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Queensland Freight Action Plan

Started by ozbob, December 08, 2021, 04:07:27 AM

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ozbob

Queensland Freight Action Plan

https://www.yoursay-projects.tmr.qld.gov.au/queensland-freight-action-plan

Overview

The Queensland Freight Action Plan (QFAP) is a rolling two-year action plan and is guided and aligns with the shared commitments and critical enablers identified in the Queensland Freight Strategy.

Building on the success of the Queensland Freight Action Plan 2020–2022, TMR is seeking your input into the review of the Queensland Freight Action Plan 2020–2022 and development of the Queensland Freight Action Plan 2023–2025.

The Queensland Freight Action Plan 2023–2025 builds on the achievements of the Queensland Freight Action Plan 2020–2022 ensuring the freight system continues to keep pace with new technologies and economic conditions.

TMR wants to hear your views to review the Queensland Freight Action Plan 2020–2022 and develop the Queensland Freight Action Plan 2023–2025.

By working together to deliver the Queensland Freight Action Plan, TMR can ensure Queensland is prepared for future freight challenges and opportunities.

>>> https://www.yoursay-projects.tmr.qld.gov.au/queensland-freight-action-plan
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verbatim9

#1
As many have heard there is a adblue (for diesel) shortage for trucks in the logistics business. No doubt this will hit public transport, being diesel dependent rail, bus and ferries. TMR need to meet with major stakeholders to accelerate electrification of public transport and freight. Freight can be hauled in many places here in Qld with electric locomotives. The freight companies need to put more freight on tracks and invest in electric locomotives using the current overhead wires that run right up to Rocky. Plus extend the wires out to Toowoomba. Its a no brainer! We need to become energy independent and less dependent on importing fuels for freight and public transport.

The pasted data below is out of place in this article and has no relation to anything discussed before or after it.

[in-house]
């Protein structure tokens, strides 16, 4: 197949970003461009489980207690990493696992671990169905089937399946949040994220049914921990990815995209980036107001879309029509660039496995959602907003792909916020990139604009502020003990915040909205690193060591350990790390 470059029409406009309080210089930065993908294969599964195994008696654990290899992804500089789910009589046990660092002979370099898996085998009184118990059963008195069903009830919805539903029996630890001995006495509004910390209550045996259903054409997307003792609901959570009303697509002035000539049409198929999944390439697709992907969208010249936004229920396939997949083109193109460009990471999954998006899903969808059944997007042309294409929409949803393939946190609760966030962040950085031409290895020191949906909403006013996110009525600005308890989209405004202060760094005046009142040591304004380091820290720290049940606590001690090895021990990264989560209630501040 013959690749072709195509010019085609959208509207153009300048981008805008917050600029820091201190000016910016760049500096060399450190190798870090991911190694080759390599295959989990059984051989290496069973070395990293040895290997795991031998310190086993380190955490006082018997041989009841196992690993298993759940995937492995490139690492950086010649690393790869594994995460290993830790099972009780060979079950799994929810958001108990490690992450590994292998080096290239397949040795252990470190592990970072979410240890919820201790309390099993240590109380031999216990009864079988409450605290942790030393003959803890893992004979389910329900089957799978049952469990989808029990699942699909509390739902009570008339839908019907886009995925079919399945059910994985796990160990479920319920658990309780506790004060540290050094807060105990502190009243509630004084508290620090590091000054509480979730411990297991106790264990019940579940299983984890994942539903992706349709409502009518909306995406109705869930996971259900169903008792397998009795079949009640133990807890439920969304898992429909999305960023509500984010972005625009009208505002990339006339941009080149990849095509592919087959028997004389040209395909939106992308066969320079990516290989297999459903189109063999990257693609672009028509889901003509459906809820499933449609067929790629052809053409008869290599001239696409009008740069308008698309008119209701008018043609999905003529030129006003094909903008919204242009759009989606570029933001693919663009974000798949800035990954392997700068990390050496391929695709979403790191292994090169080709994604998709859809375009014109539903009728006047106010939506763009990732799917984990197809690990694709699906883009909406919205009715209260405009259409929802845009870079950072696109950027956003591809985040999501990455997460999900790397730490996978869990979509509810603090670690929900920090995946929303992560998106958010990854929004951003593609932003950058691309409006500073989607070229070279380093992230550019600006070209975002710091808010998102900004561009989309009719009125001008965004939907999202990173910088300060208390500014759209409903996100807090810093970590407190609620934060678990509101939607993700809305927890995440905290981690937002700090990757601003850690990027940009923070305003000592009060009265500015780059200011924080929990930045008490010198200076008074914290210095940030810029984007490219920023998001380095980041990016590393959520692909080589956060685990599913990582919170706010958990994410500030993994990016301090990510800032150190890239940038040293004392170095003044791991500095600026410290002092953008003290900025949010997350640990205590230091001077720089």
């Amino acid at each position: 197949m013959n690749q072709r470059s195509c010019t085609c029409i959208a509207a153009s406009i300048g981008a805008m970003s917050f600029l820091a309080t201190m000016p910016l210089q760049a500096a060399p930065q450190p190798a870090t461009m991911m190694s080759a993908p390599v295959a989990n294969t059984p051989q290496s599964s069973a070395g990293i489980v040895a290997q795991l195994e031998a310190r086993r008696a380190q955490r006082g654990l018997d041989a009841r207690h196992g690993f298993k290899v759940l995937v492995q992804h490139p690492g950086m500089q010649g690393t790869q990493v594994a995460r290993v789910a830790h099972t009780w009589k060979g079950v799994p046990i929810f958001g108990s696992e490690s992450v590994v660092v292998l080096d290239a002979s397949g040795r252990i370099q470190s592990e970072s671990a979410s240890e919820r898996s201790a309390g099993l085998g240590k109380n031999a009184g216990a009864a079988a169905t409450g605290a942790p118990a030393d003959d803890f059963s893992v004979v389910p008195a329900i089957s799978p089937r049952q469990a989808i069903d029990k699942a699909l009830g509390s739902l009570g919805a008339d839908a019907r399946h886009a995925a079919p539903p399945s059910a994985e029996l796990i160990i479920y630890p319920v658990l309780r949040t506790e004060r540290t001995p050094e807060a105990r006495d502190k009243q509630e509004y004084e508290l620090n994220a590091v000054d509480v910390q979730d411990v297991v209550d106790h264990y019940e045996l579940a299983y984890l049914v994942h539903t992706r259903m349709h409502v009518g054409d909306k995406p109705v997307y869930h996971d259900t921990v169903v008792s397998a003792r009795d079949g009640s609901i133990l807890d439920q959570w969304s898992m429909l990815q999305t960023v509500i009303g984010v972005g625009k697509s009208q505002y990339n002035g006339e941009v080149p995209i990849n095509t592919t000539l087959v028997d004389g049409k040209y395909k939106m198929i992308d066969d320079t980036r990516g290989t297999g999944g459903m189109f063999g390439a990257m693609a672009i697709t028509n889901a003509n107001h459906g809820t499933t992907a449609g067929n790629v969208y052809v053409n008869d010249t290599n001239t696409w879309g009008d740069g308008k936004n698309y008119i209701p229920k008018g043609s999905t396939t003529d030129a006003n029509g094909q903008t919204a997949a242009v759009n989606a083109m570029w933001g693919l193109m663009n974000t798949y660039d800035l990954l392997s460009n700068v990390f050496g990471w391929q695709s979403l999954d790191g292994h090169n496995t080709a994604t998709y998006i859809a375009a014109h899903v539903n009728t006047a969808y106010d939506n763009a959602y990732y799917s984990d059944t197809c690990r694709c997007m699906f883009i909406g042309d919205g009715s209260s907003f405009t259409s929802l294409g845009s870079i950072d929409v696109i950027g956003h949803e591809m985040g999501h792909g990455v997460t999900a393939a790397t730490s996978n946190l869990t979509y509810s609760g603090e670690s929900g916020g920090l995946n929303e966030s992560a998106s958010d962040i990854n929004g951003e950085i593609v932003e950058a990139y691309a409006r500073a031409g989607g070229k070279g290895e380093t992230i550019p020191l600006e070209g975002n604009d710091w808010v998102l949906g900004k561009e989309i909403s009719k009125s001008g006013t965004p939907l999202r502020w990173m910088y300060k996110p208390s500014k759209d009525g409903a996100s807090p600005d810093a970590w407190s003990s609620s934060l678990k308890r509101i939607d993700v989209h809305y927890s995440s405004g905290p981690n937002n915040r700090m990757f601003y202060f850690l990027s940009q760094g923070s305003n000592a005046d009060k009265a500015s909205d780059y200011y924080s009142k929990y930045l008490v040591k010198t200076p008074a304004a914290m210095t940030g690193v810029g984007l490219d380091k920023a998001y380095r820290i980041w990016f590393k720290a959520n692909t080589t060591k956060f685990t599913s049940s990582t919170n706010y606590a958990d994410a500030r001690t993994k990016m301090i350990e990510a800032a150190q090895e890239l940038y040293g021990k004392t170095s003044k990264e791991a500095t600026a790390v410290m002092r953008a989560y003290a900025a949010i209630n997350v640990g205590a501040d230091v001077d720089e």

Gazza


SurfRail

Since most of the locos used to haul freight are decades old I would suggest probably not.

Coking coal is still going to be needed even if we stop exporting thermal coal to be burned to generate power, so the coal systems are probably not going anywhere, meaning plenty of electric locos in Queensland - just all used on the Blackwater and Goonyella systems.

I think it is ridiculous that the wires sit there basically doing nothing between Nambour and Rockhampton on the NCL.  The State could easily require a transition to electric locos for that stretch with a ramp-up period.

Longer term we need to look into extending the wires further north than Rockhampton and realigning where suitable.  You can already get an electric train as far north as Hay Point, so basically to Mackay (via a very indirect route of course), and it is possible the wires might also reach Abbot Point if Goonyella-Newlands is done (so basically to Bowen).  It's the bits of the NCL in between that need doing, which could be sold as a network resilience thing and to make it easier to get coal and other commodities to different ports.  Mackay to Bowen could be done first as it would probably be more useful to Aurizon, and then Mackay to Rockhampton would follow.  (It would also probably mean getting rid of trains from Denison Street in Rocky, which should happen anyway.)

From Bowen it should be straightforward to get to Townsville.  Cairns is less essential and the line north of Townsville needs a lot more work done to it than just electrifying it.

Buy a few more tilts and run daily Townsville and Cairns trips, and look at having intraregional trips where possible.  Possibly even run a basic suburban service in Townsville between Deeragun and Stuart which would complement any future light rail system along the City to Thuringowa / University via Ross River Road corridor.

Anywhere off the NCL the case is a lot more marginal, but Rosewood to Toowoomba would be the best chance - I wouldn't regard it as essential, but a hell of a lot more likely than say Emerald to Longreach, or anywhere else in the state.
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